I’ve run an HR based Facebook page (Evil HR Lady) for the past three or so years. It’s been fantastic. Everyone is kind and helpful, and it’s a wonderful place to be. Until last week when everyone cracked under the pressure of the world situation and a whole bunch of mean came out.
This is not surprising.
Not since the days of Noah (remember Noah and his ark?) has the whole world been under this much stress at the same time. And this means that we’re all susceptible to burnout at a higher rate than usual.
In HR, we’re running around trying to take care of others, and we often forget to take care of ourselves. And since this crisis hit, our jobs haven’t been the same. HR has been firing, furloughing, revising policies, getting new information and revising again, closing things down, opening things up, listening to employees cry, and getting laid off ourselves. It has not been easy.
So, when I saw my group cracking, I did a couple of things that can help if you see your employees becoming angry or mean.
1. Do a Culture Reminder
Cultures in businesses or departments or Facebook groups need nurturing. If you just let things run wild, you’ll eventually get chaos. All it takes is one person with a lousy attitude to destroy years of hard work.
So, I posted a reminder about the culture.
Posting works well for an online group, but if you’re all together in an office or a factory or a store, a meeting can help. Remind people that at this company, you are X and not Y. In my case, it was a reminder that this is an HR page, not a political one.
2. Warn, Discipline, and Fire
Sometimes everyone goes bonkers. Sometimes one person turns into a real-life troll that eggs the others on. If you can identify who that central person is, a nice one on one conversation can change things.
It can also make someone dig in their heels. By golly, they will declare, they are just honest. Isn’t honesty a core value? Or they are providing helpful feedback. Or they have the right to say whatever they want to at work.
Your sincere hope is that one small correction (Bob, your negative attitude is affecting the whole team. Keep it work focused and positive, please!) will solve the problem. But, if it doesn’t, you absolutely, positively have to speak up. A formal warning is in order at this point. If the employee still behaves like a troll, use progressive discipline up to and including termination.
A mean-spirited employee can bring an entire department down. It’s not worth it. In my group, I muted the biggest offender and told her why.
3. Lighten up the mood
HR consultant Brenda Neckvatal had a bunch of employees who were at each other’s throats. Recognizing that they needed a change, she brought them all into a room with a mirrored wall, told them to face the wall and smile. The ridiculousness of the situation made people start to laugh. Laughing makes people happy. Laughing bonds people together.
The result of her forced fun? The best week they’d had in a long time. Everyone needed a chance to laugh and see each other as humans. Sometimes we can forget that there is a real person with real feelings on the receiving end of that instant message, tweet, or comment in the breakroom. Getting together and laughing can help break that negative energy.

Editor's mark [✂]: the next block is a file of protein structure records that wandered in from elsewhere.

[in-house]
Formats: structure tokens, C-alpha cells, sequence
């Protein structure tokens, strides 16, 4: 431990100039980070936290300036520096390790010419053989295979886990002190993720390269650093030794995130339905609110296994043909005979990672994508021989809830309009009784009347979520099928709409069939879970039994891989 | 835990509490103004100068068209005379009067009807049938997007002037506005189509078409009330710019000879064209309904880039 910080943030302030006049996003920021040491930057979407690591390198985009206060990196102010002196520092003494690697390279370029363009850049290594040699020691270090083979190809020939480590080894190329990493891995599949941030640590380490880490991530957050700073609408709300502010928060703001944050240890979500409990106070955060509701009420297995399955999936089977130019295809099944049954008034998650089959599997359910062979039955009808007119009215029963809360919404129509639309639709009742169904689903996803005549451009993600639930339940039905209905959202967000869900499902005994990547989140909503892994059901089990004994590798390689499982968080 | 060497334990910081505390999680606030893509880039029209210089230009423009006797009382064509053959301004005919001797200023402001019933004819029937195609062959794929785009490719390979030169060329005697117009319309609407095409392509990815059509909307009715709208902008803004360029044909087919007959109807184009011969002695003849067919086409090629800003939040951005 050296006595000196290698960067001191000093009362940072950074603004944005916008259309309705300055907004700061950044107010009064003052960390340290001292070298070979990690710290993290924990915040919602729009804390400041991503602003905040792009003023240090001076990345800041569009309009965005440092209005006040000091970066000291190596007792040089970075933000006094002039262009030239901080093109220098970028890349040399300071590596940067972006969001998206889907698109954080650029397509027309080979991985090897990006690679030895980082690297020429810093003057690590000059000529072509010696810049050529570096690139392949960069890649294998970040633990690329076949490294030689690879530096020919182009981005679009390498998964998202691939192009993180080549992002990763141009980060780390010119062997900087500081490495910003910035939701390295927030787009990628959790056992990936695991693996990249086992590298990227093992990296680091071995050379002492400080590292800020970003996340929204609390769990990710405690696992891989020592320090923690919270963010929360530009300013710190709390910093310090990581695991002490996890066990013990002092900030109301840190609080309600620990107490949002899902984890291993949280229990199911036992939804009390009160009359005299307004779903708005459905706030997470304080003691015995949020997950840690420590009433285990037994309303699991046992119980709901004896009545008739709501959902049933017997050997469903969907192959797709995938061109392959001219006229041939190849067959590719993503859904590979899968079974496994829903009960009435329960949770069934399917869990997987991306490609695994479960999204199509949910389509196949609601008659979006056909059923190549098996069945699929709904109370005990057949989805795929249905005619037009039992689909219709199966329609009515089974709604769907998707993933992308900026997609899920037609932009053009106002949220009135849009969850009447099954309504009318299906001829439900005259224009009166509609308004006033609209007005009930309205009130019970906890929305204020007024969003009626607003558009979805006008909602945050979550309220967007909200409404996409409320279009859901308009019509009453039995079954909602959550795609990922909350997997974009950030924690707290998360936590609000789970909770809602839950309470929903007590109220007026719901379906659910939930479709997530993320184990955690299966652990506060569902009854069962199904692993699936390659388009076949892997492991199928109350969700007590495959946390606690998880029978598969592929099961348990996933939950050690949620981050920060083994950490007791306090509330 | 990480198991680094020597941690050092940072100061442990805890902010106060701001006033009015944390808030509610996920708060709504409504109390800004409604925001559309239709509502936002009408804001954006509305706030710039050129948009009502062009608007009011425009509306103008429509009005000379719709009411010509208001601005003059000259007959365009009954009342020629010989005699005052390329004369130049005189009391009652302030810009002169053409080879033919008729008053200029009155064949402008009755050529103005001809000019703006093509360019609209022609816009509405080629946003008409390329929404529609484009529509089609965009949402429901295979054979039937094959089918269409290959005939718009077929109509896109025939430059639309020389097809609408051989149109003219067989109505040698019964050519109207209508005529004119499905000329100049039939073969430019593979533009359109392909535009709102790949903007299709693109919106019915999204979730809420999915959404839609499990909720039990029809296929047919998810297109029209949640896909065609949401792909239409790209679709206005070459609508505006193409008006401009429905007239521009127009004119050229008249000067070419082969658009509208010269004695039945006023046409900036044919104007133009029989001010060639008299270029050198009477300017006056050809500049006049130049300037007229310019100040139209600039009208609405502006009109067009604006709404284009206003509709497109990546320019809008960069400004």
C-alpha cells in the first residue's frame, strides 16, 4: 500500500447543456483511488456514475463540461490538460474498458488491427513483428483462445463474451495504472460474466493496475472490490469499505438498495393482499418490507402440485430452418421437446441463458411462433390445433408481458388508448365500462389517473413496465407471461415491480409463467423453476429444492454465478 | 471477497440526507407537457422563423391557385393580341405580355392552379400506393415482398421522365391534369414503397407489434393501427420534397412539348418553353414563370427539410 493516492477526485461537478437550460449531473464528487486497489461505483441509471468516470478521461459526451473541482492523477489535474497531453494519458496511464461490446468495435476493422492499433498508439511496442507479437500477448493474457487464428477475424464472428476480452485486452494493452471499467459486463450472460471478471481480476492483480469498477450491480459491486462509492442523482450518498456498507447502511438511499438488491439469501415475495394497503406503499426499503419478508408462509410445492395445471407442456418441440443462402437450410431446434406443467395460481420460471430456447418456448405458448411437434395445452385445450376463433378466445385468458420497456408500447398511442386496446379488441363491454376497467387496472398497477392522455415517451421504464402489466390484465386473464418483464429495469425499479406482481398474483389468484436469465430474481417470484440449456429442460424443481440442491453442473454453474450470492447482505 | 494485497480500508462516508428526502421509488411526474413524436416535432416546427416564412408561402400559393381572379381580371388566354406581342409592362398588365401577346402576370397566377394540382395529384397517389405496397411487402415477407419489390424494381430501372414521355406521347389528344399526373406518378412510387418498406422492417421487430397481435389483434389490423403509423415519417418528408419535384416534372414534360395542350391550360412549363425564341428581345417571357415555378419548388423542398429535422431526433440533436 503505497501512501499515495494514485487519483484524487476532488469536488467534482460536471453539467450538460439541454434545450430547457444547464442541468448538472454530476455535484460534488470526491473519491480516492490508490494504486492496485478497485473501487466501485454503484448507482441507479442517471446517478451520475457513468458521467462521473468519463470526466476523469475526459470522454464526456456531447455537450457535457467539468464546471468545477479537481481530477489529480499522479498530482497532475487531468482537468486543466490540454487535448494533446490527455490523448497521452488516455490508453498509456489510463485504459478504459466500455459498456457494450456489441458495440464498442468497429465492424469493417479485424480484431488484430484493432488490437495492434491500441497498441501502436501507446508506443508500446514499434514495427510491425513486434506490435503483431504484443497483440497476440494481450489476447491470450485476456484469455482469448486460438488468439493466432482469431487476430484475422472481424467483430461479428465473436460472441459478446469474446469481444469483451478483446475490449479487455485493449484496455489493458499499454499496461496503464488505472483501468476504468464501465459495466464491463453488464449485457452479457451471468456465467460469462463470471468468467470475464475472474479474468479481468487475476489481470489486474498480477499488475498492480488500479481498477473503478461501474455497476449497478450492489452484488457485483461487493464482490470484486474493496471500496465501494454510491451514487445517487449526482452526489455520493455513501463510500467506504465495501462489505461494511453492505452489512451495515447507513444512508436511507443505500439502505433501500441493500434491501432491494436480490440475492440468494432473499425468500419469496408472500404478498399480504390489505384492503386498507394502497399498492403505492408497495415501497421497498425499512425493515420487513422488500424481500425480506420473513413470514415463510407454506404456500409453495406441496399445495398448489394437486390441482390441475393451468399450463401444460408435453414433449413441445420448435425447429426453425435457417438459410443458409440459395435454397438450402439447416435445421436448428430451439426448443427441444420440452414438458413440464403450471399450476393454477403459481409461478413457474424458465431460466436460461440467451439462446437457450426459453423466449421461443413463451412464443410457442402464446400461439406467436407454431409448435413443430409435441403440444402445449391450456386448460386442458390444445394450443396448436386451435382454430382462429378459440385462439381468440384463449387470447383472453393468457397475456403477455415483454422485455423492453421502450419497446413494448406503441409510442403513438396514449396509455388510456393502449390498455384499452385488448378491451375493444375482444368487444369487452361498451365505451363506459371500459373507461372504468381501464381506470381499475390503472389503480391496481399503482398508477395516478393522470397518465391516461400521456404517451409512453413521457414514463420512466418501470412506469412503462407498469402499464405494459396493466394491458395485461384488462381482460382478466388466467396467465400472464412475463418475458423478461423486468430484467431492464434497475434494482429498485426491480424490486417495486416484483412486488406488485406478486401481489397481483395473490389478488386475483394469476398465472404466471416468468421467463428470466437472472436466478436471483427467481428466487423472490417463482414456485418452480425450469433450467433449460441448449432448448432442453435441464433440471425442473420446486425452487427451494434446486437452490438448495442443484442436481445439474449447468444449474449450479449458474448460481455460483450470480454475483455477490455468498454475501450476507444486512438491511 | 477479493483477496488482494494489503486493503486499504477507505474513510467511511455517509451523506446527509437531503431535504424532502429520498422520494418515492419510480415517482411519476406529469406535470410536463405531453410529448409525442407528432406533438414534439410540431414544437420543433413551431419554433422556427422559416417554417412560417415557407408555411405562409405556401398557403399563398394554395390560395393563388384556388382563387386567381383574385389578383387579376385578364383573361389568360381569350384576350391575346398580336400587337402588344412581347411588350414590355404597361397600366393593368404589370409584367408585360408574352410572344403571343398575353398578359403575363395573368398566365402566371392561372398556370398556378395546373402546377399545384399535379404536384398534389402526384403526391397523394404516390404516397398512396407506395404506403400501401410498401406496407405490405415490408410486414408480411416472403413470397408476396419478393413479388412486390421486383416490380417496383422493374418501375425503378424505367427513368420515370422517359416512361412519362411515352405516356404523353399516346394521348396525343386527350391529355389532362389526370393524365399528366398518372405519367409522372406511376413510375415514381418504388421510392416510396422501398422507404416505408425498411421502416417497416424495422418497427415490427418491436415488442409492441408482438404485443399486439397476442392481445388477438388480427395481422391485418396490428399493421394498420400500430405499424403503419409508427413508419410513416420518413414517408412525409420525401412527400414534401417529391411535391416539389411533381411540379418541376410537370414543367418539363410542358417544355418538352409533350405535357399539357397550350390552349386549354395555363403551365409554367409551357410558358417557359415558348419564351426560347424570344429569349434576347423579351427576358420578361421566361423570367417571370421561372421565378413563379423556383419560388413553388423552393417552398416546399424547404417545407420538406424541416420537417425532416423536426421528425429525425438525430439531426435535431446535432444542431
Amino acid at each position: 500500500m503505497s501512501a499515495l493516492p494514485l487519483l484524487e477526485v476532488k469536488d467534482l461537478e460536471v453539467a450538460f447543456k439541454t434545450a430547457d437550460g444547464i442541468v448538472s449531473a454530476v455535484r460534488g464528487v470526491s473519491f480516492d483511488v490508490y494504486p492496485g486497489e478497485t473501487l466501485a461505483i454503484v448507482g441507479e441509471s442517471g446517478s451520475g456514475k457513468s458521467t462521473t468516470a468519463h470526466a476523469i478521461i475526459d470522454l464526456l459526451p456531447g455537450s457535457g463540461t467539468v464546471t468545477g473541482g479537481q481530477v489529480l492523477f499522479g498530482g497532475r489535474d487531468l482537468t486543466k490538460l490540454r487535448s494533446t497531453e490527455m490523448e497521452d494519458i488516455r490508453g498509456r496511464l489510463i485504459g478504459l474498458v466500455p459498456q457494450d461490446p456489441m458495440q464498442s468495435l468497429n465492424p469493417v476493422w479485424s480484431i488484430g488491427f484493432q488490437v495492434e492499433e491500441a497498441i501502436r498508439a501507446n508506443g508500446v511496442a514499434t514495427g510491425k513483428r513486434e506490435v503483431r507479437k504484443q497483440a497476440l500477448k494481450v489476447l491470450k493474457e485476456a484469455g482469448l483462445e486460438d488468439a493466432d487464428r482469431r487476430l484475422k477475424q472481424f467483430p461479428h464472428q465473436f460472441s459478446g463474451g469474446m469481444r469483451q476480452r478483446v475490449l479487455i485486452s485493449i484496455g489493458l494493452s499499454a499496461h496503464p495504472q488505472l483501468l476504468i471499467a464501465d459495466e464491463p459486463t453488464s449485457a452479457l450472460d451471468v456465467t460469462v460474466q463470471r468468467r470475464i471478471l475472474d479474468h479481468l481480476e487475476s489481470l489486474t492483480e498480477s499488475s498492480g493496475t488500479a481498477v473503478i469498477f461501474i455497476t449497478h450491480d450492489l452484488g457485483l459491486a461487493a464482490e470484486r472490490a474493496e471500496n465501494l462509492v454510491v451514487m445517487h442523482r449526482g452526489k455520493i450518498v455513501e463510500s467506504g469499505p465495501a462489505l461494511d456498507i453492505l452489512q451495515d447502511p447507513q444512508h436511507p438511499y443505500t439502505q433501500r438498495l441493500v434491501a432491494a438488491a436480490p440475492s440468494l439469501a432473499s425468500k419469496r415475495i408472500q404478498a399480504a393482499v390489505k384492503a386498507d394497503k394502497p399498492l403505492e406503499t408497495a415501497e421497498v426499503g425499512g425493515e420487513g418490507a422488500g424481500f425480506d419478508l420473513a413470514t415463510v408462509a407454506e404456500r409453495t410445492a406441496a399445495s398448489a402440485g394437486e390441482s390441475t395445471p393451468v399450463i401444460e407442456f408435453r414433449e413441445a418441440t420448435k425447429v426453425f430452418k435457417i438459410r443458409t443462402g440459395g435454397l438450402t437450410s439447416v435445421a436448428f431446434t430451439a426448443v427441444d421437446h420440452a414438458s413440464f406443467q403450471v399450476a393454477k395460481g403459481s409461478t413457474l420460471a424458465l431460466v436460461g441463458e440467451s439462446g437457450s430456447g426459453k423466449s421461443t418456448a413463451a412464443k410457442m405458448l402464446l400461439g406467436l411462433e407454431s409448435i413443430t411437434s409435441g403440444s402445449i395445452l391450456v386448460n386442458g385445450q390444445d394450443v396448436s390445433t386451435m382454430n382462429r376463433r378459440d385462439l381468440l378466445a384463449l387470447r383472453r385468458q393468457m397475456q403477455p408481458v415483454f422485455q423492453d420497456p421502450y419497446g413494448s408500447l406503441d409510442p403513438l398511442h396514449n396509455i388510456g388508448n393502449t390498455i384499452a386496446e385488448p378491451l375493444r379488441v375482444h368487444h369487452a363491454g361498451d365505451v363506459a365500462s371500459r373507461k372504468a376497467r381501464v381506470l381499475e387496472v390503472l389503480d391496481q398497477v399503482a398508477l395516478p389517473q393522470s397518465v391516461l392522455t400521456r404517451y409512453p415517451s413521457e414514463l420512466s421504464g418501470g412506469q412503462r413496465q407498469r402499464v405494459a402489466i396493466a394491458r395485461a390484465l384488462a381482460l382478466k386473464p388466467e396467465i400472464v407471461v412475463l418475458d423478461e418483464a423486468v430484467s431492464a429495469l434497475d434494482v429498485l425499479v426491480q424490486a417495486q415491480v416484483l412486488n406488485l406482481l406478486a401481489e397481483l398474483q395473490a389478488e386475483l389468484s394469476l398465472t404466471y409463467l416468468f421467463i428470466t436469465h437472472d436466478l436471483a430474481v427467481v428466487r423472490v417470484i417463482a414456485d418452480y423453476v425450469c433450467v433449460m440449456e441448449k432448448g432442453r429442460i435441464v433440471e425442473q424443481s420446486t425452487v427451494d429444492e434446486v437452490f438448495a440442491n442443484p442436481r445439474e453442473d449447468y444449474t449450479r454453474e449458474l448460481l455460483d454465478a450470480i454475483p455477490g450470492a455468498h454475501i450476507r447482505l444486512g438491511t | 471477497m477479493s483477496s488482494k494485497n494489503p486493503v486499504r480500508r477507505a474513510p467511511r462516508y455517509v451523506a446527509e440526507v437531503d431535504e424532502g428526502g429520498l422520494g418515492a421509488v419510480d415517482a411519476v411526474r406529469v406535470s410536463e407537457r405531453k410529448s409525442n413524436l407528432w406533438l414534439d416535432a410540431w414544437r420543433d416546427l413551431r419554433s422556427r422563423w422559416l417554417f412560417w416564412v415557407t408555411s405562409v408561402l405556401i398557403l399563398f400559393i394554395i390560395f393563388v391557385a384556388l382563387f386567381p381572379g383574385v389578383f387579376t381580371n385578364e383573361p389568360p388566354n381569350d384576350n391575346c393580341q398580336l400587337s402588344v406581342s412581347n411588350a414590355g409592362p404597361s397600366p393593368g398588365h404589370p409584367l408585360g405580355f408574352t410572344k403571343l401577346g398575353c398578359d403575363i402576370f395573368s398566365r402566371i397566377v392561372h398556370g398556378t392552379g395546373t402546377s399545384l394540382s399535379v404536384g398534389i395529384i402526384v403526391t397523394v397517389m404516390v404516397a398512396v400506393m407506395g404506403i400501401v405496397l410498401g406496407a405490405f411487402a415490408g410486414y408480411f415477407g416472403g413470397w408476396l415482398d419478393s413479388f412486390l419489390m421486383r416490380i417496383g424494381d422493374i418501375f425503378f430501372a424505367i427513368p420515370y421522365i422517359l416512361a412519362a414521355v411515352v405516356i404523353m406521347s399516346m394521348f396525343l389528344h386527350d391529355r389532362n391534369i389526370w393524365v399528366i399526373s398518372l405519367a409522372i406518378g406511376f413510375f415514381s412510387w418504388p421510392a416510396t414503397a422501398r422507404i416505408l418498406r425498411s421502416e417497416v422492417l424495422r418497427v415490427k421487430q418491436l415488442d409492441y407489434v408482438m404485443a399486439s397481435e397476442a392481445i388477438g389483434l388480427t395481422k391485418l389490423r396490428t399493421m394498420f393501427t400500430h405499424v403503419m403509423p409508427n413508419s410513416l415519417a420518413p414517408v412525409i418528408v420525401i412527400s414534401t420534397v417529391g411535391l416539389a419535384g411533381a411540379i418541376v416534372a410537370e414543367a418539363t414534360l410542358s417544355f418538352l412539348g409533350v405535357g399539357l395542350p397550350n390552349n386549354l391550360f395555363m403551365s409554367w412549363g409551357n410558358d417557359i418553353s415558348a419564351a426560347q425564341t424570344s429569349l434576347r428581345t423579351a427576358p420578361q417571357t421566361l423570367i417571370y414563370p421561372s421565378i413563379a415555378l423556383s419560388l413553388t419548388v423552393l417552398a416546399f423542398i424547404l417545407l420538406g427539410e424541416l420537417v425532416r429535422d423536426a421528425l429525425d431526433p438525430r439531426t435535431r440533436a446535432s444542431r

This doesn’t mean that the problems in the world aren’t severe. It merely means that right now, we are going to focus on something funny. We are going to give our brains a break and push those positive endorphins out. It makes a difference.
To encourage humor and good feelings, I posted a couple of funny things that encouraged people to participate. People did, and the mood lightened.
4. A little self-care goes a long way
The virus isn’t the only thing causing stress in my life, but it was the only thing preventing me from getting my monthly massage. As restrictions loosened and country borders opened, I hopped across the border to Germany (I live three kilometers away) and got a massage today (masked, thank you!).
The massage therapist asked if I had any pain, and I said no, just stress. Taking the time to do something nice for myself and for a small business that lost months of income due to the shutdown was a good thing. I left feeling much better.
And this has benefits – because when I’m feeling better, I have more energy to give to the people I serve, whether it be clients, colleagues, or kids.
If you’re working 60 to 80 hour weeks trying to keep up with all the changes and employee needs, you’re going to burn out. It’s not an option. There will come a breaking point, and then you will be of no use to anyone else. Prioritize and delegate. While people often expect HR to be all things to all people, it’s time to learn the word no.
5. None of this fixes everything
I want to fix things. You want to fix things. But, here’s the thing: no HR person is going to solve the Corona crisis. We don’t have the knowledge, skills, or abilities to do so. But, we can influence those in our sphere. We can make things better for our companies and our employees and our customers. We can ensure that when employees come to work (physically, or through their computers), they have a comfortable and safe environment.
Sometimes, we can get frustrated that we can’t fix the underlying issue. Right now, this is on a global scale, but it can be smaller as well. We can’t fix an obnoxious CEO or a declining client base. Don’t let that stop you from helping your employees get through the tough times.
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